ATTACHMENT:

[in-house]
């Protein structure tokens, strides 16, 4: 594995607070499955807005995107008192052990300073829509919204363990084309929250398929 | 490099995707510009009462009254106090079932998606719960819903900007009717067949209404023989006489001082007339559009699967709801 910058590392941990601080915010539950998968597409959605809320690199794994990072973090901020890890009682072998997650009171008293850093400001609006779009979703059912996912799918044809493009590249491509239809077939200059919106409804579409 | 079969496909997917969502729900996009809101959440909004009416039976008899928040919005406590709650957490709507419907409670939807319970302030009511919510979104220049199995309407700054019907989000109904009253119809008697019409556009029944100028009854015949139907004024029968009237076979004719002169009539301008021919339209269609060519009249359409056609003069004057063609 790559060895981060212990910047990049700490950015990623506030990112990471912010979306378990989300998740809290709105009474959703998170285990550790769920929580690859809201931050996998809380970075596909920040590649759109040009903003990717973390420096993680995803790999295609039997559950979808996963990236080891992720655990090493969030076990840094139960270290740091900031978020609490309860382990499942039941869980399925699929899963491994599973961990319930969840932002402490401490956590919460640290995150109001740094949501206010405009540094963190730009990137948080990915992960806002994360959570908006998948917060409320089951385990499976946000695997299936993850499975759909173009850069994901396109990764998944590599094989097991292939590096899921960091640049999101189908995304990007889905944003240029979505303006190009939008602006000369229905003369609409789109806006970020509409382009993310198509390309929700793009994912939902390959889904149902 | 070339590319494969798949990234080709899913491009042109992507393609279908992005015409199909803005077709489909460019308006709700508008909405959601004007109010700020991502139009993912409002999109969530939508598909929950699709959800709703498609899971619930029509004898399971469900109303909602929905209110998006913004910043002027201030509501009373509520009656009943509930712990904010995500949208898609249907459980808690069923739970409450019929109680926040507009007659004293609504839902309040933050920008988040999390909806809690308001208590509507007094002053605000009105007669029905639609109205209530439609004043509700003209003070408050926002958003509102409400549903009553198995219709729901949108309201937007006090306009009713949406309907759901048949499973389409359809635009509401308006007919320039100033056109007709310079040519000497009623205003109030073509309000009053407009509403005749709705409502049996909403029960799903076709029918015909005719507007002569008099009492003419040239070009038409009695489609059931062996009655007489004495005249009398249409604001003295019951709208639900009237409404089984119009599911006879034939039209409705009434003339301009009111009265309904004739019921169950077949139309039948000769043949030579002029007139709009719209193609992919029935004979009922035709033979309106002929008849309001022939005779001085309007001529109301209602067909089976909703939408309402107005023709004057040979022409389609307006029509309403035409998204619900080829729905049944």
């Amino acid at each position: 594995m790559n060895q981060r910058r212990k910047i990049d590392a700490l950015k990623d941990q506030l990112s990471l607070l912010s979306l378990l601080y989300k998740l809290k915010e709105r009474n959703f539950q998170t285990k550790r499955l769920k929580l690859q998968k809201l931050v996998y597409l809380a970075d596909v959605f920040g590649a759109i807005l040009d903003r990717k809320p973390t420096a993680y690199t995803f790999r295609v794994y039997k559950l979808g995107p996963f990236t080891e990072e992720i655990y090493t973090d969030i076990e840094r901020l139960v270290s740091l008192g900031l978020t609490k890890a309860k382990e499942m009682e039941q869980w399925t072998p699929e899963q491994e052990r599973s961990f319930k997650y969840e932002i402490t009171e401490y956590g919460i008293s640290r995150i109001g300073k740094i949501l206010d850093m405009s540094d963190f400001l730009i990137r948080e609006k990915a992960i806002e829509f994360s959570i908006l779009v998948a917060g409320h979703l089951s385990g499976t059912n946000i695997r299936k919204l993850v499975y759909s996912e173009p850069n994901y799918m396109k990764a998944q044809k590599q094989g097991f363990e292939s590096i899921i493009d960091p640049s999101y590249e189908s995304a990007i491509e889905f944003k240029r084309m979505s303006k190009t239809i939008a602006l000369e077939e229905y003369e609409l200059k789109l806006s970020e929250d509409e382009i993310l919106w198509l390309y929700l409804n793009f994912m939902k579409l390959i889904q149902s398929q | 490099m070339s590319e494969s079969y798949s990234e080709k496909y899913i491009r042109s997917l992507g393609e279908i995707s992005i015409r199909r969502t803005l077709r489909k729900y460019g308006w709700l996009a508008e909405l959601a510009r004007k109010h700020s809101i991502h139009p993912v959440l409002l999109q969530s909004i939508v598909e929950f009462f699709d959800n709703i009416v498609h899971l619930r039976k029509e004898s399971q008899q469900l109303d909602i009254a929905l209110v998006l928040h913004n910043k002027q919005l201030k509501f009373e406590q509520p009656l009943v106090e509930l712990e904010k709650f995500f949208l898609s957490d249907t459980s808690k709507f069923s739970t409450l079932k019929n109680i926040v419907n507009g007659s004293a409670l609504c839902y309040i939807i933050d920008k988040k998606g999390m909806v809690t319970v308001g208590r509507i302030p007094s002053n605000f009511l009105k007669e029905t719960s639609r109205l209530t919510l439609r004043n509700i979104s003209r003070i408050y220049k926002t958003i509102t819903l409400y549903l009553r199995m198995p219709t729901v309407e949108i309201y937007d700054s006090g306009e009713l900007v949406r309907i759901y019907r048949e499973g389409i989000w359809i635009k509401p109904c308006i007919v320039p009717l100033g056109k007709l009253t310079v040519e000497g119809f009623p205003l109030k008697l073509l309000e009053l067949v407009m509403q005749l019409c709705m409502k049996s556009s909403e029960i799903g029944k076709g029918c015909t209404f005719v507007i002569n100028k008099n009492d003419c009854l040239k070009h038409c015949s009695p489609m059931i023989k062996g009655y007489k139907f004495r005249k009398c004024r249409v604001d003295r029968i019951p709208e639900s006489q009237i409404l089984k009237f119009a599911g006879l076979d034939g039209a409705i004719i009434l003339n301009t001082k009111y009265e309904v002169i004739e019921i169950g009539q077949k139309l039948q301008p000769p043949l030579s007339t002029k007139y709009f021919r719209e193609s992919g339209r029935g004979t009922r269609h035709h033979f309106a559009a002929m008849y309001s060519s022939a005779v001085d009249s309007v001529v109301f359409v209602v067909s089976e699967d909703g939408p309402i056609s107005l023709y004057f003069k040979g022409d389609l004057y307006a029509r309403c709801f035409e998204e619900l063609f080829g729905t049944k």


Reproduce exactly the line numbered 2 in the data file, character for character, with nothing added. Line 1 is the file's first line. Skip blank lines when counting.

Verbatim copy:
């Protein structure tokens, strides 16, 4: 594995607070499955807005995107008192052990300073829509919204363990084309929250398929 | 490099995707510009009462009254106090079932998606719960819903900007009717067949209404023989006489001082007339559009699967709801 910058590392941990601080915010539950998968597409959605809320690199794994990072973090901020890890009682072998997650009171008293850093400001609006779009979703059912996912799918044809493009590249491509239809077939200059919106409804579409 | 079969496909997917969502729900996009809101959440909004009416039976008899928040919005406590709650957490709507419907409670939807319970302030009511919510979104220049199995309407700054019907989000109904009253119809008697019409556009029944100028009854015949139907004024029968009237076979004719002169009539301008021919339209269609060519009249359409056609003069004057063609 790559060895981060212990910047990049700490950015990623506030990112990471912010979306378990989300998740809290709105009474959703998170285990550790769920929580690859809201931050996998809380970075596909920040590649759109040009903003990717973390420096993680995803790999295609039997559950979808996963990236080891992720655990090493969030076990840094139960270290740091900031978020609490309860382990499942039941869980399925699929899963491994599973961990319930969840932002402490401490956590919460640290995150109001740094949501206010405009540094963190730009990137948080990915992960806002994360959570908006998948917060409320089951385990499976946000695997299936993850499975759909173009850069994901396109990764998944590599094989097991292939590096899921960091640049999101189908995304990007889905944003240029979505303006190009939008602006000369229905003369609409789109806006970020509409382009993310198509390309929700793009994912939902390959889904149902 | 070339590319494969798949990234080709899913491009042109992507393609279908992005015409199909803005077709489909460019308006709700508008909405959601004007109010700020991502139009993912409002999109969530939508598909929950699709959800709703498609899971619930029509004898399971469900109303909602929905209110998006913004910043002027201030509501009373509520009656009943509930712990904010995500949208898609249907459980808690069923739970409450019929109680926040507009007659004293609504839902309040933050920008988040999390909806809690308001208590509507007094002053605000009105007669029905639609109205209530439609004043509700003209003070408050926002958003509102409400549903009553198995219709729901949108309201937007006090306009009713949406309907759901048949499973389409359809635009509401308006007919320039100033056109007709310079040519000497009623205003109030073509309000009053407009509403005749709705409502049996909403029960799903076709029918015909005719507007002569008099009492003419040239070009038409009695489609059931062996009655007489004495005249009398249409604001003295019951709208639900009237409404089984119009599911006879034939039209409705009434003339301009009111009265309904004739019921169950077949139309039948000769043949030579002029007139709009719209193609992919029935004979009922035709033979309106002929008849309001022939005779001085309007001529109301209602067909089976909703939408309402107005023709004057040979022409389609307006029509309403035409998204619900080829729905049944």